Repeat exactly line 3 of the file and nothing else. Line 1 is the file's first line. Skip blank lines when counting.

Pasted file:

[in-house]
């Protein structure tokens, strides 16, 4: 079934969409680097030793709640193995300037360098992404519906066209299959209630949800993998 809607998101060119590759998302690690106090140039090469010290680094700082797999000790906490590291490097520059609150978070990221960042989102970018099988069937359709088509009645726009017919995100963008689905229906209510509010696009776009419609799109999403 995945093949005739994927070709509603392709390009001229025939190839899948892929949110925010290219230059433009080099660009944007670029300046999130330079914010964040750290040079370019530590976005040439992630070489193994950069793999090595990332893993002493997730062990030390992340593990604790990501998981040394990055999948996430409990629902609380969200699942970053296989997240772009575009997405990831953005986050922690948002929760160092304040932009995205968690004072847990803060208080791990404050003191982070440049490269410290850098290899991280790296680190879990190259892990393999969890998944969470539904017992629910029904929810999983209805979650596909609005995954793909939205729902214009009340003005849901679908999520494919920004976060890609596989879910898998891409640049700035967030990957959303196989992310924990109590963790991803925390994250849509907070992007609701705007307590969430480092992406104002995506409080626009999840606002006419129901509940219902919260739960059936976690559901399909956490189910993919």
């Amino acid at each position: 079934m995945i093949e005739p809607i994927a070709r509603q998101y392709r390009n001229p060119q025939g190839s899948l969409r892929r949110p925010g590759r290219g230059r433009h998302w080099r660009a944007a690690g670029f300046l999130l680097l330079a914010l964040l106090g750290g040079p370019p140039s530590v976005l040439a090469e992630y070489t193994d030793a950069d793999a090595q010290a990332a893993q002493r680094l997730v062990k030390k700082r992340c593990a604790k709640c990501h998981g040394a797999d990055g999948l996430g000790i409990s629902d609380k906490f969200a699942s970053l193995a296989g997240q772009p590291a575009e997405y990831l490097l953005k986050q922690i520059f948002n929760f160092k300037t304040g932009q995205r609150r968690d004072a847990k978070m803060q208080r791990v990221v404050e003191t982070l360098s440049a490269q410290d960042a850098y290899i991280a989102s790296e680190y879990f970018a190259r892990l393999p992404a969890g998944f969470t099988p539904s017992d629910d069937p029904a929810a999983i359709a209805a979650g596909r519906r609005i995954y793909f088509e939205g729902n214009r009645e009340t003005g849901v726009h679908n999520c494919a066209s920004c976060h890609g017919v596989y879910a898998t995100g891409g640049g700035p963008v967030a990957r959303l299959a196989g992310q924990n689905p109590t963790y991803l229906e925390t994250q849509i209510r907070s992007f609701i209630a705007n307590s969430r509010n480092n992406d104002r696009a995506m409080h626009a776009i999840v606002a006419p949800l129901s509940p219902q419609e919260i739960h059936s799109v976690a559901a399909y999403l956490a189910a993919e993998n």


């Amino acid at each position: 079934m995945i093949e005739p809607i994927a070709r509603q998101y392709r390009n001229p060119q025939g190839s899948l969409r892929r949110p925010g590759r290219g230059r433009h998302w080099r660009a944007a690690g670029f300046l999130l680097l330079a914010l964040l106090g750290g040079p370019p140039s530590v976005l040439a090469e992630y070489t193994d030793a950069d793999a090595q010290a990332a893993q002493r680094l997730v062990k030390k700082r992340c593990a604790k709640c990501h998981g040394a797999d990055g999948l996430g000790i409990s629902d609380k906490f969200a699942s970053l193995a296989g997240q772009p590291a575009e997405y990831l490097l953005k986050q922690i520059f948002n929760f160092k300037t304040g932009q995205r609150r968690d004072a847990k978070m803060q208080r791990v990221v404050e003191t982070l360098s440049a490269q410290d960042a850098y290899i991280a989102s790296e680190y879990f970018a190259r892990l393999p992404a969890g998944f969470t099988p539904s017992d629910d069937p029904a929810a999983i359709a209805a979650g596909r519906r609005i995954y793909f088509e939205g729902n214009r009645e009340t003005g849901v726009h679908n999520c494919a066209s920004c976060h890609g017919v596989y879910a898998t995100g891409g640049g700035p963008v967030a990957r959303l299959a196989g992310q924990n689905p109590t963790y991803l229906e925390t994250q849509i209510r907070s992007f609701i209630a705007n307590s969430r509010n480092n992406d104002r696009a995506m409080h626009a776009i999840v606002a006419p949800l129901s509940p219902q419609e919260i739960h059936s799109v976690a559901a399909y999403l956490a189910a993919e993998n």